Errudite is an opensourced software tool for performing and sharing error analyses in natural language processing tasks. Errudite is designed following three principles:

  • First, error groups should be precisely defined for reproducibility; Errudite supports this with an expressive domain- specific language.

  • Second, to avoid spurious conclusions, a large set of instances should be analyzed, including both positive and neg- ative examples; Errudite enables systematic grouping of relevant instances with filtering queries.

  • Third, hypotheses about the cause of errors should be explicitly tested; Errudite supports this via automated counterfactual rewriting.

Abstract Data Classes

As the basis for extending Errudite to other tasks and predictors, we use two abstract classes to:

  • register the customized classes or functions via Registrable, so we could add our own code without extensively touching the source folder.

  • store the objects in a hash variable via Store, so all the created instances and analyses can be easily queried and used in various functions.

Data Structure Design

Regardless of the task, raw data are transferred into Instance s, which in turn are homogeneous collections of Target s. Which Targets they contain depends on the type of data. For example, for machine comprehension (or datasets like SQAuD), an instance will have Question, Context, Groundtruths, and Predictions.

We provide some preprocessed cache folders downloading:

Main Analysis Methods

At the core of Errudite is an expressive domain-specific language (DSL) for precisely querying instances based on linguistic features. Using composable building blocks in DSL, Errudite supports forming semantically meaningful groups and rewriting instances to test counterfactuals across all available validation data.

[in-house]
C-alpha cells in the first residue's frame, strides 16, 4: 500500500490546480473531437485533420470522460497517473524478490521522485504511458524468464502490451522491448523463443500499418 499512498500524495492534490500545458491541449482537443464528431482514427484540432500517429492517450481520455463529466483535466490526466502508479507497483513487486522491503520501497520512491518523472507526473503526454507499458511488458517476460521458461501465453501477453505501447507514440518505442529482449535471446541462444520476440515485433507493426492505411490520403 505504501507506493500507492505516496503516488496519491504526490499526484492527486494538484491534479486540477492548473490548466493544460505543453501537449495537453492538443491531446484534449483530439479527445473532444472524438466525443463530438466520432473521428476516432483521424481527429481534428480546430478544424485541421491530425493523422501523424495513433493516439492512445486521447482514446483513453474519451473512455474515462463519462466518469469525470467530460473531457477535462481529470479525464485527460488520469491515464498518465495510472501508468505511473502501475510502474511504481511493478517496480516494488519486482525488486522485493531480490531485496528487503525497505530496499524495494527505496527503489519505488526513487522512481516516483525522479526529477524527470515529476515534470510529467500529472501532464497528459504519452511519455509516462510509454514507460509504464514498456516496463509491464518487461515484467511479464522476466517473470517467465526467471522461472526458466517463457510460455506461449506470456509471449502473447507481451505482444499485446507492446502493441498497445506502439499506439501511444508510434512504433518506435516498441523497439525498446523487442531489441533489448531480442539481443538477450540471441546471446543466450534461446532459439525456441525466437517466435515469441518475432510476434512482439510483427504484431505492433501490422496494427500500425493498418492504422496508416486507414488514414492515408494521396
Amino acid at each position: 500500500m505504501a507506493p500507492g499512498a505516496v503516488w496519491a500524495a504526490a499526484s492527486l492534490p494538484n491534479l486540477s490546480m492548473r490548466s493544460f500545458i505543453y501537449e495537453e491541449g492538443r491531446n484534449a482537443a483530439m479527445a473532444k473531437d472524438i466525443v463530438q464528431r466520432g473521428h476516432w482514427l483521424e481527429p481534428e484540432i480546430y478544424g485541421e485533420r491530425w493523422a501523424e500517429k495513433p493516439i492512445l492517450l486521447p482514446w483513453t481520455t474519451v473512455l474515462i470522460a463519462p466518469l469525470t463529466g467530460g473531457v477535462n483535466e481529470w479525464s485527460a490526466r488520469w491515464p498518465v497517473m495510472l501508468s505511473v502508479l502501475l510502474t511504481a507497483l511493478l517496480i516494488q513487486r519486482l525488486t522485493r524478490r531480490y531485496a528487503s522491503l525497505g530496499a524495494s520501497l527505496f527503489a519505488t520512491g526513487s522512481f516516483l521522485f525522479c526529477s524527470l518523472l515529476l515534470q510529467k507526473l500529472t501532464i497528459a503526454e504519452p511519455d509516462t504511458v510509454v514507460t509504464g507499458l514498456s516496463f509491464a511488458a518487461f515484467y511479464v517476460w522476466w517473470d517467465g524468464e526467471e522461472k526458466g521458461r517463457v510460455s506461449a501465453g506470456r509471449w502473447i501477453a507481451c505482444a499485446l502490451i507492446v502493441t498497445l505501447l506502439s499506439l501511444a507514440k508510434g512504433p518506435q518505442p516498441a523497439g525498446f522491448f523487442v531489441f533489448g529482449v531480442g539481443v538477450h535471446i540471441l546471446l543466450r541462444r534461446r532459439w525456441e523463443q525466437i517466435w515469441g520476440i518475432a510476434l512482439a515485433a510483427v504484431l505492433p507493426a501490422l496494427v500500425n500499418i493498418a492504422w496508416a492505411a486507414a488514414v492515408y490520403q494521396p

Extending Errudite

To extend Errudite to your own task and model, you will need to write your own DatasetReader, and your own Predictor wrapper. A DatasetReader knows how to turn a file containing a dataset into a collection of Instance s, and how to handle writting the processed instance caches to the cache folders. A Predictor wraps the prediction function of a model, and transfers the prediction to Label targets.

Errudite can be used in JupyterLab, or, for machine comprehension and visual question comprehension, we have a graphical user interface:


  1. The design and implementation of Errudite is inspired by Allennlp.

  2. We use SpaCy as the underlying preprocessing.

  3. We use Altair for visualizing attributes, groups, and rewrites.

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